Museum Helveticum 

Text Critical Remarks on Several Poems of Gregory of Nazianzus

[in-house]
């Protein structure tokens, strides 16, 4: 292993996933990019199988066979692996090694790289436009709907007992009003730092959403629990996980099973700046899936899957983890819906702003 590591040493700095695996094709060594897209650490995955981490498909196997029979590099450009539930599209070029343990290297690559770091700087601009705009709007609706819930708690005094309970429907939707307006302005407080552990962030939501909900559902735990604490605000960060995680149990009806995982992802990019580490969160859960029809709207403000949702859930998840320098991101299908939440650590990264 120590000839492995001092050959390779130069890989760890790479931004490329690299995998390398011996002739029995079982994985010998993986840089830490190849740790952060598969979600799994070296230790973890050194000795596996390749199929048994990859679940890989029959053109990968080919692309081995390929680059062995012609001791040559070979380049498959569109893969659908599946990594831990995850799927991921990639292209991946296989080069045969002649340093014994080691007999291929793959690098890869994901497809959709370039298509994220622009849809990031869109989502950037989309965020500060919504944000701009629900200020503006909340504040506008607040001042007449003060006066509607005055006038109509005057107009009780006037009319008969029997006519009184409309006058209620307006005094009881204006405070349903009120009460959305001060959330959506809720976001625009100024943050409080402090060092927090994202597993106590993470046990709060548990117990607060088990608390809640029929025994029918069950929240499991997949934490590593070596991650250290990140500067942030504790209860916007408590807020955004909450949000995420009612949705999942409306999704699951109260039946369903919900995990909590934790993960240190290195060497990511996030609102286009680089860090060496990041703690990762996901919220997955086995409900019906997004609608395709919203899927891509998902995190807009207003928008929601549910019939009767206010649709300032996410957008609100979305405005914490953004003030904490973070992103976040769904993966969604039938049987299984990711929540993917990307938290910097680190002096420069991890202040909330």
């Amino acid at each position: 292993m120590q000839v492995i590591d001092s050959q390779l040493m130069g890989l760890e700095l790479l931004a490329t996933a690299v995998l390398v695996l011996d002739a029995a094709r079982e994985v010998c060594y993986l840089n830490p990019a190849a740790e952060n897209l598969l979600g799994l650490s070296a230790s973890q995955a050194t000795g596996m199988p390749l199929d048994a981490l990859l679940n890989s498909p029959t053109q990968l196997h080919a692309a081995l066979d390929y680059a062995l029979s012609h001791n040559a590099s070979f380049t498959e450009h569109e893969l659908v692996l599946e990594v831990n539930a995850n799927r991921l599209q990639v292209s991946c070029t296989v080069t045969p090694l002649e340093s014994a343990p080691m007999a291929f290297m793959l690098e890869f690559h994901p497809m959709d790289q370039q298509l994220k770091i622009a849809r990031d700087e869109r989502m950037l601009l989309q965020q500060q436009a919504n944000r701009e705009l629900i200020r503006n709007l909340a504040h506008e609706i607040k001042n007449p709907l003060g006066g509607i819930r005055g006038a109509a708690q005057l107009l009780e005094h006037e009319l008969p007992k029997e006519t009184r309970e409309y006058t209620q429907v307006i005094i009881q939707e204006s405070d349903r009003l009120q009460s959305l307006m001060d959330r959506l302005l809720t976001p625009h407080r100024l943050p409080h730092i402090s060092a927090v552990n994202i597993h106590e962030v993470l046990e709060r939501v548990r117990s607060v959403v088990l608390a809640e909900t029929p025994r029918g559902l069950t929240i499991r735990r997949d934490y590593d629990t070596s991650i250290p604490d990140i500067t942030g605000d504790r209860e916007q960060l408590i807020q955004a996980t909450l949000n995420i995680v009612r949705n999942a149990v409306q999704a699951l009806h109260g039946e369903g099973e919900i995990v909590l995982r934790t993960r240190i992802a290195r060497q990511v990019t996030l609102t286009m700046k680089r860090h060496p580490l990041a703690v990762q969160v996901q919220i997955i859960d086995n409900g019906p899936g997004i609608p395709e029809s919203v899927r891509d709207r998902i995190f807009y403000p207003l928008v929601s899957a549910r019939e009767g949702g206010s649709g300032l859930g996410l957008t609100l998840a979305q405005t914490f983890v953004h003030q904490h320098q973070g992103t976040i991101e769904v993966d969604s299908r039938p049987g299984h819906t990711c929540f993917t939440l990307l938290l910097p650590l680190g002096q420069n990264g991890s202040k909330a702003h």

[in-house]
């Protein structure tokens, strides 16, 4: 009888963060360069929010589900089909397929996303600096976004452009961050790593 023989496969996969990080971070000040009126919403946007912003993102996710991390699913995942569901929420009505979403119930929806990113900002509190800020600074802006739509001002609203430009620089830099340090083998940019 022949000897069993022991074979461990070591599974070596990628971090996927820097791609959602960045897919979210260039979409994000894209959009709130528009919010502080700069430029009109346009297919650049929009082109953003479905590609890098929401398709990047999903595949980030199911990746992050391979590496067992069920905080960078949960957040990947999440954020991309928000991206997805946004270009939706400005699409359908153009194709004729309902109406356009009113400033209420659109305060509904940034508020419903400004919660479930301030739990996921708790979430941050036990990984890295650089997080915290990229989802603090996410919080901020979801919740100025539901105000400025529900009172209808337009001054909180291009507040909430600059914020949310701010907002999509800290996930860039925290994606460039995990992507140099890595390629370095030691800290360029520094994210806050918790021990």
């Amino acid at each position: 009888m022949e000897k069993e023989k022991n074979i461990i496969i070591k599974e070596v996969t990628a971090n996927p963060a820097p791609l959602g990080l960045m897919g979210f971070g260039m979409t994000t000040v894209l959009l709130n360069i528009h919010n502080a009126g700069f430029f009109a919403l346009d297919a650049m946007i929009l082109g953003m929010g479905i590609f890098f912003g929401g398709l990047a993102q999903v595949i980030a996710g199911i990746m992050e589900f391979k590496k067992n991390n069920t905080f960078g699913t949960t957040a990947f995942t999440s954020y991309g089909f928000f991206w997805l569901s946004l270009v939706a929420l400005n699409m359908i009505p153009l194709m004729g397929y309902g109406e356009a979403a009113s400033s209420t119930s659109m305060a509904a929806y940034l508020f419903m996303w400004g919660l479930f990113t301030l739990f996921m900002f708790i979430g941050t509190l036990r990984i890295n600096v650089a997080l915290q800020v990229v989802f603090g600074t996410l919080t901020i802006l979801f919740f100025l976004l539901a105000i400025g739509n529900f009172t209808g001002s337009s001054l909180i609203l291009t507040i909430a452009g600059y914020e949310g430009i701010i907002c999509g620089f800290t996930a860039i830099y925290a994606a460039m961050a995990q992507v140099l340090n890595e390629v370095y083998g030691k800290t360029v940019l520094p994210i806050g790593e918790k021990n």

MH Band 78Text Critical Remarks on Several Poems of Gregory of Nazianzus10.24894/2673-2963.00025 02.06.2021Museum Helveticum Band 78:53-60Alex PoulosText Critical Remarks on Several Poems of Gregory of Nazianzus Alex Poulos, Washington, DC Abstract: In diesem Aufsatz werden Emendationen für den Text einiger Gedichte Gregors von Nazianz vorgeschlagen (Carm. 1.1.3 29; 2.1.1 294 und 353; 2.1.32 7; 2.1.39 58–62). Keywords: Textual Criticism, Greek Poetry, Late Antiquity, Gregory of Nazianzus. Gr. Naz. Carm. 1.1.3 (De spiritu) 29 In De spiritu, Gregory argues that the divinity of the Holy Spirit has not been fully revealed until his own time. I reproduce the apparatus and line as they appear in the edition of Moreschini and Sykes.1 βαιὸν τοῖσδ’ ὑπέλαμψε, τὸ δὲ πλέον ἡμὶν2 ἔλειπεν. He (i. e. the Spirit) shone suggestively on them to a limited extent, but left the greater part to us.3 Moreschini prints the oxytone form of the dative second person plural pronoun. Of the codices Moreschini used to constitute the edition, I have only been able to consult Va (Vat. gr. 482), but I presume that like Va the other codices transmit the unmetrical ἡμῖν. Though Moreschini’s conjecture is a modest improvement, it is unlikely that in a hexametric poem Gregory would use a form attested only in Sophocles. We should instead write the properispomenon ἧμιν, which is attested in Homer.4 The reading of L, ἄμμιν, would also be suitable, but it is paleographically more likely that the original reading (ΗΜΙΝ, lacking diacritical signs) produced the error ἡμῖν than that ΑΜΜΙΝ was corrupted to ἡμῖν.5 * I wish to thank Christos Simelidis and the editor of MH, Christoph Riedweg, for numerous comments and suggestions on the text of this note. 1 See D. A. Sykes and C. Moreschini, St. Gregory of Nazianzus. Poemata Arcana. (Oxford: Clarendon Press, 1997). 2 ἄμμιν L. 3 That is, the Spirit’s divinity was only partially revealed to the church in apostolic times, but made more clear in Gregory’s own day. 4 For ἧμιν, see Il. 17.417, ed. M. L. West, Homeri Ilias (Stuttgart: Teubner, 1998). 5 The reading of L may be a Byzantine conjecture. For such conjectures in L, see C. Simelidis, Selected Poems of Gregory of Nazianzus: 1.2.17; 2.1.10, 19, 32 : A Critical Edition with Introduction and Commentary (Göttingen: Vandenhoeck & Ruprecht, 2009), 91. Museum Helveticum 78/1 (2021) 53–60 | DOI 10.24894/2673-2963.00025 54 Alex Poulos Gr. Naz. Carm. 2.1.1 (De rebus suis) 294–295 In this passage, Gregory juxtaposes his present spiritual suffering with past periods of blessing and spiritual prosperity. I print from the edition of Tuilier and Bady.6 In citations of their edition, I report selectively from their apparatus, omitting variants that are plainly scribal slips.7 Νῦν δὲ δὴ ἐξαπόλωλε κειμήλια πάντ’ ἀπ’ ἐμοῖο ψυχῆς. Yet now all these heirlooms have been lost from my soul. The editors have printed the unmetrical κειμήλια (“heirlooms” or “inheritance”), which must be scanned k l k k, even though the syllable κει- is by nature long. Gregory does depart from classical prosody on occasion; yet this is a license he uses more often in iambic poetry, and nearly always with dichrona (α ι υ) rather than with diphthongs.8 There is one other instance where a stream of the tradition of Gregory’s poetry presents κειμήλια with a short first syllable. At Carm. 2.2.6 108, the majority of the manuscripts (C, Mq and Lb) carry either κειμήλιον or κιμήλιον. L, by contrast, reads γαμείλιον (“wedding gift”), the source of the reading γαμήλιον adopted by Bacci for her edition.9 The reading of L is perhaps a Byzantine conjecture, for several scholars have suspected the scribe of L in engaging in scholarly See G. Bady, A. Tuilier, and J. Bernardi, eds., Gregoire de Nazianze, Œuvres Poetiques: Tome I, 1re Partie. Poemes Personnels (Paris: Les Belles Lettres, 2004). 7 The apparatus of Tuilier and Bady’s edition reports even nonsense singular readings. See the reviews by Christos Simelidis and Caroline Macé: C. Simelidis, “Review of: Saint Grégoire de Nazianze, Œuvres Poétiques. Tome I. Partie 1. Poèmes Personnels II, 1, 1–11. Collection Budé,” Antiquité Tardive 12 (2004): 445–450 and C. Macé, “Review of: Saint Grégoire de Nazianze, Œuvres Poétiques. Tome I. Partie 1. Poèmes Personnels II, 1, 1–11. Collection Budé,” BMCR (August 2004). 8 C. Crimi, M. Kertsch, and J. Guirau, Gregorio Nazianzeno. Sulla virtù: carme giambico: [I,2,10], Poeti cristiani 1 (Pisa: ETS, 1995), 104–107 provide a list of prosodic irregularities in Gregory’s iambic 1.2.10 De virtute. Their list is too capacious, as they occasionally note irregularities even when there is classical precedent. For instance, they include ὑμὶν in 1.2.10 513 as a prosodic irregularity, but there is Sophoclean precedent for this form, which they observe in a note. From this larger list, I have noted 27 irregularities in 998 lines, or about 1 every 36 lines. In the 192 lines of hexameter that I have examined (Carm. 1.1.3 and Carm. 2.1.1 294–392), I have found 3 prosodic irregularities, 2 of which have likely emendations. Even if we follow the manuscripts and print the false quantities, this is only 1 irregularity in every 64 lines. If we emend, then the ratio jumps to 1 in 192 lines. For treatments of Gregory’s departures from classical prosody, see C. Crimi, “Il problema delle ‘false quantities’ di Gregorio Nazianzeno alla luce della tradizione manoscritta di un carme, I,2,10 De virtute,” Siculorum Gymnasium 25 (1972): 1–26 and M. Oberhaus and M. Sicherl, Gregor von Nazianz. Gegen den Zorn: (carmen 1, 2, 25): Einleitung und Kommentar (Paderborn: Schöningh, 1991), 26–31. These departures are typically called “false quantities,” but this appellation is too classicizing, for at least some of them may be intentional. See Simelidis, Selected Poems of Gregory of Nazianzus 36, 54–55. 9 L. Bacci, Gregorio Nazianzeno. Ad Olimpiade: carm. II,2,6., Poeti cristiani 2 (Pisa: Edizioni ETS, 1996), ad loc. 6 Museum Helveticum 78/1 (2021) 53–60 | DOI 10.24894/2673-2963.00025 Text Critical Remarks on Several Poems of Gregory of Nazianzus emendation.10 Yet if γαμήλιον is his conjecture, then it is a remarkably good one, for Carm. 2.2.6 is presented as a wedding gift for a young bride. It thus seems unlikely that Gregory would have scanned κειμήλιον with a short first syllable; we ought to look for another solution. At De rebus suis (DRS) 294, Gregory is indebted to Il. 18.290: νῦν δὲ δὴ ἐξαπόλωλε δόμων κειμήλια καλά (“But now all the lovely heirlooms have been lost from the house”). According to the TLG, DRS 294 is the only other hexametric line attested that begins νῦν δὲ δὴ ἐξαπόλωλε. There are two solutions to the problem. First, we may suppose that Gregory wrote κιμήλια instead of κειμήλια. This does not fix the prosodic inconsistency, but it would suggest that Gregory deliberately shortened the vowel. Such an adaptation, however, would be quite clumsy, for comparison with the Homeric source would immediately reveal the change in scansion. Rather, I suspect that κειμήλια has intruded improperly from the Iliad into DRS 294. I propose instead that Gregory wrote θεμείλια (“foundations”). We may thus translate, “but now all the foundations have disappeared from my soul.” Reading θεμείλια would increase the resonance with DRS 322 (θεμείλια σείετο πάντα), where the foundations of Greece are shaken in an earthquake, and DRS 359 (καὶ νηοῦ μεγάλοιο θεμείλια χερσὶ βάληται), where the foundations of Solomon’s temple are destroyed by the Babylonians. For the metaphor of the “foundations of the soul,” compare Philo, De vita contemplativa 3411 and [Origen] In Ps 136:7.12 If I am correct, the corruption of θεμείλια to κ(ε)ιμήλια occurred quite early. Not only would the corruption be easier in uncial, but Hesychius’ entry for κιμήλιον almost certainly derives from this passage.13 10 Simelidis, Selected Poems of Gregory of Nazianzus, 91. ἐγκράτειαν δὲ ὥσπερ τινὰ θεμέλιον προκαταβαλλόμενοι τῆς ψυχῆς τὰς ἄλλας ἐποικοδομοῦσιν ἀρετάς (“after setting down in advance self-control like a foundation of the soul, they build the rest of the virtues on top of it”). I cite the edition of L. Cohn and S. Reiter, Philonis Alexandrini opera quae supersunt, vol. 6 (Berlin: Reimer, 1915). 12 δηλοῖ δὲ τοὺς παλαίοντας ἡμῖν πειρωμένοις* τῶν φυσικῶν τῆς ἀρετῆς ἅπτεσθαι σπερμάτων ἅπερ τροπικῶς ὠνόμασε θεμέλιον, ἀπ’ ἀρχῆς καταβεβλημένον ἐν αὐτῇ τῇ ψυχῇ (“Now he means those who are contending against us as we try to grasp the natural principles of virtue, which he figuratively calls a ‘foundation’, because it was placed within the soul itself from the beginning”). The passage is among the dubia, and authorship is naturally thorny when material comes to us through catenae. This scholium does strike me as plausibly Origenic in both content and expression. For the collocation φυσικὰ σπέρματα, compare Orig. Comm. Mt. 10.2: ταῖς καλουμέναις ὑπό τινων φυσικαῖς ἐννοίαις καὶ σπέρμασι καλοῖς τοῖς ἀπὸ τοῦ λόγου. I have cited from PG 12 D. Carol and C. V. de la Rue, Origenis opera omnia, Patrologia Graeca 12 (Paris, 1862). Note that I have corrected the plural accusative participle πειρωμένους to the plural dative participle πειρωμένοις, as this is what the sense demands. 13 For Gregory’s works as source material for later lexica, see Simelidis, Selected Poems of Gregory of Nazianzus, 48 n. 84; 75–76. 11 Museum Helveticum 78/1 (2021) 53–60 | DOI 10.24894/2673-2963.00025 55 56 Alex Poulos Gr. Naz. Carm. 2.1.1 (De rebus suis) 351–57 Gregory expresses his desperate need for purification and exhorts his reader to benefit from his example. I print the text of Tuilier and Bady with select readings from their apparatus. ὥς14 τις ἔμ’ εἰσορόων τρομέῃ καὶ φέρτερος εἴη φεύγων Αἰγύπτοιο μέλαν πέδον ἔργα τε πικρὰ καὶ Φαραὼ βασιλῆα, πατρὴν δ’ ἐπὶ θείαν ὁδεύῃ15 μηδὲ μένῃ Βαβυλῶνος ἐνὶ κραναῆς πεδίοισι 355 δουριαλής, ὄχθῃσι παρεζόμενος ποταμοῖο, ᾠδῆς ὄργανα πάντα παρακλίνας ἀτίνακτα δακρυόεις, σπευδῇ δ’ ἱερῆς ἐπὶ τέρματα γαίης And so, let whoever looks upon me tremble and improve themselves by escaping the black plain of Egypt, its bitter works, and king Pharaoh, and make their way to a divine homeland. Let them not remain captive on the plains of harsh Babylon, sitting on the shores of the river, tearfully laying aside and leaving untouched every instrument of song. Instead, let them hasten to the borders of a holy land. Bernardi and Meehan have both rightly translated lines 351–357 as a wish.16 Such a rendering, however, is difficult to justify as the text stands, for, unlike Latin, Greek, even Late Greek, does not normally use the independent 3rd person subjunctive to express a positive wish.17 The subjunctives suggest that we translate the lines as a subordinate purpose clause, as did Caillau, but this results in extremely difficult syntax, for we would need to take 348–350 (ἦ γὰρ ἄριστον … σάκκος ἐρυμνός) as a long parenthetical. Instead, we should print optatives in 351 (τρομέοι), 353 (ὁδεύοι, following S and La) and 357 (σπεύδοι). The subjunctive in 354 (μένῃ) should stand, for the 3rd person independent subjunctive is typical for ὥστ’ εἰς Lc : ὅστις Β. ὁδεύῃ L Lc Pc Pa Mq Lb Vp Pj Mb : ὁδεύει Ur B ὁδεύοι S La ὁδεύσῃ Ma (Bady and Tuilier report ὁδεύην (vid.) for L, but after inspecting the plates it seems more likely to me that the reading of L is ὁδεύῃ). 16 See Bady, Tuilier, and Bernardi, Gregoire de Nazianze, Œuvres Poetiques and D. Meehan, Three Poems: Concerning His Own Affairs, Concerning Himself and the Bishops, and Concerning His Own Life (Catholic University of America Press, 1987), ad loc. 17 A. N. Jannaris, An Historical Greek Grammar (London: Macmillan, 1897, Appendix 5.16 lists sufficient examples in Christian authors to establish that the independent subjunctive was used in Gregory’s period to express wishes (Jannaris cites examples, among others, from Basil, Athanasius, and Eusebius of Caesarea). I suspect, however, that Gregory would have felt such a use of the subjunctive inappropriate in a hexametric poem, particularly when he was perfectly at ease with the optative, as S. R. de L. Henry, The Late Greek Optative and Its Use in the Writings of Gregory Nazianzen (Washington, DC: Catholic University of America Press, 1943), 1–6 shows. As the use of the optative declined in later Greek, circumlocutions of ὄφελον often were used instead to express wishes. See A. T. Robertson, A Grammar of the Greek New Testament in the Light of Historical Research (New York: Hodder & Stoughton, 1914), 1003. 14 15 Museum Helveticum 78/1 (2021) 53–60 | DOI 10.24894/2673-2963.00025 Text Critical Remarks on Several Poems of Gregory of Nazianzus prohibitions, even if the present tense is unusual (one would expect the aorist subjunctive).18 In 353, the α in θείαν is long by nature but Gregory has scanned it as a short. Gregory not infrequently scans the final alpha of a noun or adjective short, even when it is long by nature. This is, however, a liberty he more frequently uses in iambic than hexametric verse. Gregory scans this particular adjective (θείαν) as a trochee (l k) also at 2.1.10 147 (iambic) and 2.1.34a 49 (elegiac). Rather than printing θείαν we should take our cue from Lc and print δῖαν.19 The sense of θεῖος and δῖος is more or less the same (“divine”). Homer uses δῖαν in this sedes at Il. 9.662, 21.43, 24.32 and Od. 19.50, 540. Gregory uses δῖαν at Carm. 2.1.22 9 (σπεύδων ἐς χθόνα δῖαν, ἐμὸν λάχος, ὥσπερ ὑπέστης, “hurrying toward that land divine, my lot, just as you promised”). It would be easy for the rare δῖαν to be replaced by the more common θείαν, as by Gregory’s period δ was pronounced as a voiced dental fricative (the ‘th’ in “this”) instead of a voiced alveolar plosive (the ‘d’ in “do”).20 Gr. Naz. Carm. 2.1.32 (De vitae huius vanitate atque incertitudine) 1–9 Gregory expresses the desire to escape from human company altogether, or to take up an aerial position and thunder forth like an Old Testament prophet. I print the edition of Simelidis with a selection of his apparatus:21 5 Ἤθελον ἠὲ πέλεια τανύπτερος, ἠὲ χελιδὼν ἔμμεναι, ὥς κε φύγοιμι βροτῶν βίον, ἤ τιν’ ἔρημον ναιετάειν θήρεσσιν ὁμέστιος (οἳ γὰρ ἔασι πιστότεροι μερόπων), καὶ ἠμάτιον βίον ἕλκειν, νηπενθῆ, νήποινον, ἀκηδέα· ἓν τόδ’ ἄθηρον μοῦνον ἔχειν, θεότητος ἴδριν νόον, οὐρανοφοίτην, ὥς κε γαληνιόωντι βίῳ φάος αἰὲν ἀγείρω22· ἤ τινος ἠερίης σκοπιῆς καθύπερθεν ἀερθεὶς, βρονταῖον πάντεσσιν ἐπιχθονίοισιν ἀῧσαι23· 18 D. B. Monro, A Grammar of the Homeric Dialect (Oxford: Clarendon Press, 1882), 255 notes Od. 5.356, 15.19, and 16.87 as examples of prohibitions with the present subjunctive and μή rather than the aorist. 19 Lc prints δείαν ante corr., which the scribe then corrected to δίαν. Bady, Tuilier, and Bernardi, Gregoire de Nazianze, Œuvres Poetiques mistakenly represent this as δ’ εἴαν in their apparatus. I am grateful to Christos Simelidis for providing a plate of the relevant folio from Lc for my inspection and noting the scribe’s correction. 20 F. T. Gignac, A Grammar of the Greek Papyri of the Roman and Byzantine Periods (Milano: Istituto editoriale cisalpino, 1976), 75. 21 See Simelidis, Selected Poems of Gregory of Nazianzus. 22 ἀγείρω Am S Di Gu : ἀγείρων L PcLa RiVcPaE ε ND : ἀγείρειν BVm : ἀγειρον Cg Va γ Pj Ph. 23 ἀΰσαι Ri Cg Gu Mb : ἀείσαι BVm : ἀεῖσαι Va : ἀῆσαι Di : βοήσω E : ἀΰσω cett. Museum Helveticum 78/1 (2021) 53–60 | DOI 10.24894/2673-2963.00025 57 58 Alex Poulos I wished to be like a long-winged dove, or a swallow, that I might escape the life of men, dwell instead in some abandoned place, and share a hearth with beasts (these are, after all, more trustworthy than human beings), and spend my daily life without concern or punishment, and without care, to have but one thing separating me from beasts: a mind knowledgeable of divinity that traverses heaven, that in a life of repose I might gather light. Or [I wished] to take some lofty vantage point above and thunder down on every mortal below. According to Simelidis, the manuscripts all transmit a form of ἀγείρω in line 7. Yet, “so that in a life of repose I may gather light” is a strange locution, and unprecedented so far as I can gather from the TLG.24 I suspect that Gregory instead wrote ἐγείρω (“raise”). We may then understand φάος in line 7 to refer to the eye: “so that in a life of repose I may continually raise my eye [towards heaven].”25 This fits nicely with the emphasis on the visual in lines 8–9, where the poet takes up an aerial vantage point (ἠερίης σκοπιῆς) and looks down on the rest of humanity.26 It was a topos that human beings were more dignified than other animals because they walk upright and can look upward to the heavens. For instance, consider Plato Rep. 586a, where those without prudence and virtue have “never looked above” (οὔτε ἀνέβλεψαν πώποτε) but “like beasts are bent over and continually have their eyes on the earth” (βοσκημάτων δίκην κάτω ἀεὶ βλέποντες καὶ κεκυφότες εἰς γῆν). For other instances of the topos, see Bömer on Ov. Met. 1.84.27 Plato’s verb ἀναβλέπω ( “look above”) was also quite common in the Greek Bible.28 Simelidis has selected the less-well attested ἀΰσαι in line 9 on the grounds that it is subordinate to ἤθελον in line 1 and parallel with ἔμμεναι (2), ναιετάειν (3), ἕλκειν (4), and ἔχειν (6). The external evidence shows, however, that the reading of the archetype is ἀΰσω, for the aorist infinitive is confined to the α branch of the tradition.29 The first person subjunctive ἀΰσω is syntactically licit so long as we regard the ἤ in line 8 as subordinate to the purpose clause beginning in line 7 (ὥς κε …) instead of in parallel with the alternatives expressed in 1–6. We may thus translate, “… to have a mind that traverses heaven, so that in peace I may continually raise my eye or rise up above to some aerial vantage point and thunder down on all mortals below.” One must grant that the aorist infinitive ἀΰσαι is the lectio difficilior. I suspect that a Byzantine editor has changed ἀΰσω to ἀΰσαι on the I find no other instances ἀγείρω with φῶς as the direct object. For “eye” as a meaning of φάος, see LSJ s.v. A 3. 26 I thank the reviewer for noting Gregory’s appropriation of Plat. Rep. 445c4, where Socrates speaks “as it appears to me from a high vantage point” (ὥσπερ ἀπὸ σκοπιᾶς φαίνεται), ed. S. R. Slings, Platonis Rempublicam (Oxford: Clarendon Press, 2002). 27 F. Bömer, Metamorphosen, I-III: Kommentar, Wissenschaftliche Kommentare zu Griechischen und Lateinischen Schriftstellern (Heidelberg: Winter, 1969), 46. 28 E. g. Gen 15:5 (Abraham looking up to the heavens); Mk 7:34 (Jesus looking up to the heavens). 29 See Simelidis, Selected Poems of Gregory of Nazianzus, 89 for the stemma of Gedichtgruppe 1, with the important note that Mb, though belonging to the γ branch, shows signs of contamination with α. 24 25 Museum Helveticum 78/1 (2021) 53–60 | DOI 10.24894/2673-2963.00025 Text Critical Remarks on Several Poems of Gregory of Nazianzus model of lines 2 and 3, where a purpose clause with ὡς is followed by infinitives subordinate to the main verb ἤθελον in line 1. Gr. Naz. Carm. 2.1.39 (In versus suos) 58–62 I print here the preliminary text of De Blasi (with the exception of the punctuation after τῶν ἔνδον):30 60 Πρὸς ταῦτα νῦν γινώσκεθ’31 ἡμῖν, οἱ σοφοί, τῶν ἔνδον. εἰ δ’ ἥττησθε, τῶν αὐτῶν λόγων πλεῖστον τὸ χρῆμα καὶ τὰ παιζόντων λόγοι χωρεῖτε. μακρὸν δ’ οὐδὲν οὐδ’ ὑπὲρ κόρον ἀλλ’ οὐδ’ ἄχρηστον ὡς ἐγῷμαι παντελῶς. Moreover, take note for me, smart ones, of the [sc. poem’s] contents. If you yield, the usefulness of the very same words is quite substantial and, words (?),32 accept these things of those who play. It’s not long, nor beyond what would sate you, and by no means without use, as I see it. In line 59, De Blasi has removed the punctuation that Caillau placed after τῶν ἔνδον.33 However, the εἰ δέ that follows shows that τῶν ἔνδον belongs with the prior line.34 We should thus punctuate with a full stop after ἔνδον, as did Caillau. In line 60, I would punctuate after χρῆμα and then take the following καί as adverbial (“even”) rather than conjunctive (“and”).35 The end of the line (τὰ παιζόντων λόγοι) is nonsensical, as De Blasi notes.36 Emending the nominative plural (λόγοι) to the dative plural (λόγοις) restores the sense of the lines. Gregory asserts the utility of his verse (τῶν αὐτῶν λόγων / πλεῖστον τὸ χρῆμα “there is great utility in the words themselves!”) and then bids his opponents to accept even the things characteristic of those who play with words (καὶ τὰ παιζόντων λόγοις / χωρεῖτε), i. e. stylistic adornment and tropes. The lines that follow offer further See A. De Blasi, “Gregorio di Nazianzo. εἰς τὰ ἔμμετρα (carme II 1, 39)” (MA thesis, Università degli Studi di Padova, 2018). 31 οὖν γινώσκεθ GLW : συγγινώσκεθ’ Va. 32 Along with De Blasi, I consider line 60 corrupt and untranslatable as transmitted but have tried my best to render it as it stands. 33 D. A. B. Caillau, ed., S. patris nostri Gregorii Nazianzeni omnia quae extant opera, vol. 4: Carmina et epistula (Paris: P. Mellier, 1842), ad loc. 34 A sense pause before the second princeps is attested in 8 % of iambic lines, according to M. L. West, Greek Metre (Oxford: Oxford University Press, 1982), 41. 35 This does result in asyndeton, but Gregory is fond of the device, especially in polemical sections like this one. 36 De Blasi, “Gregorio di Nazianzo. εἰς τὰ ἔμμετρα (carme II 1, 39)” ad loc. 30 Museum Helveticum 78/1 (2021) 53–60 | DOI 10.24894/2673-2963.00025 59 60 Alex Poulos support for this interpretation, for there are several verbal parallels with Gregory’s discussion of tropes in Ep. 51.5–6.37 Compare the following: Carm. 2.1.39 Ep. 51 μακρὸν δ’ οὐδὲν … οὔτε μακρότερα γραπτέον … (“One should not write at greater length …”). οὐδ’ ὑπὲρ κόρον. τὸ δ’ἄπληστον (“Inability to be satisfied”). οὐδ’ ἄχρηστον … ἔστι δὲ μέτρον τῶν ἐπιστολῶν ἡ χρεία (“The measure of a letter is its use- παντελῶς fulness”). Correspondence: Dr. Alex Poulos The Washington Post 1301 K Street NW Washington, DC 20071 Τρίτον ἐστὶ τῶν ἐπιστολῶν, ἡ χάρις. ταύτην δὲ φυλάξομεν, εἰ μήτε παντάπασι ξηρὰ καὶ ἀχάριστα γράφοιμεν καὶ ἀκαλλώπιστα, ἀκόσμητα καὶ ἀκόρητα, ὃ δὴ λέγεται, οἷον δὴ γνωμῶν καὶ παροιμιῶν καὶ ἀποφθεγμάτων ἐκτός, ἔτι δὲ σκωμμάτων καὶ αἰνιγμάτων, οἷς ὁ λόγος καταγλυκαίνεται· μήτε λίαν τούτοις φαινοίμεθα καταχρώμενοι· τὸ μὲν γὰρ ἀγροῖκον, τὸ δ’ ἄπληστον. (6) καὶ τοσαῦτα τούτοις χρηστέον, ὅσα καὶ ταῖς πορφύραις ἐν τοῖς ὑφάσμασι. τροπὰς δὲ παραδεξόμεθα μέν, ὀλίγας δέ, καὶ ταύτας οὐκ ἀναισχύντους. ἀντίθετα δὲ καὶ πάρισα καὶ ἰσόκωλα τοῖς σοφισταῖς ἀπορρίψομεν· εἰ δέ που καὶ παραλάβοιμεν, ὡς καταπαίζοντες μᾶλλον τοῦτο ποιήσομεν ἢ σπουδάζοντες. (“The third characteristic of letters is grace. We will preserve this so long as we do not write letters that are entirely dry and without charm, letters unadorned and unsatisfying, which is to say, letters without gnomes, proverbs, and sayings, or even without jokes and riddles. By these, the work is made more sweet. But neither should we appear to use these too often. For their absence is rustic but their abuse is self-indulgent. We should use them like purple dye in a web of cloth. As for figures of speech, we will use them but only a few, and only ones that are not garish. We will leave antitheta, parisa, and isocola to the sophists. If we use these, it will be more in jest than in earnest” Gr. Naz. ep. 51.5–6). 37 Museum Helveticum 78/1 (2021) 53–60 | DOI 10.24894/2673-2963.00025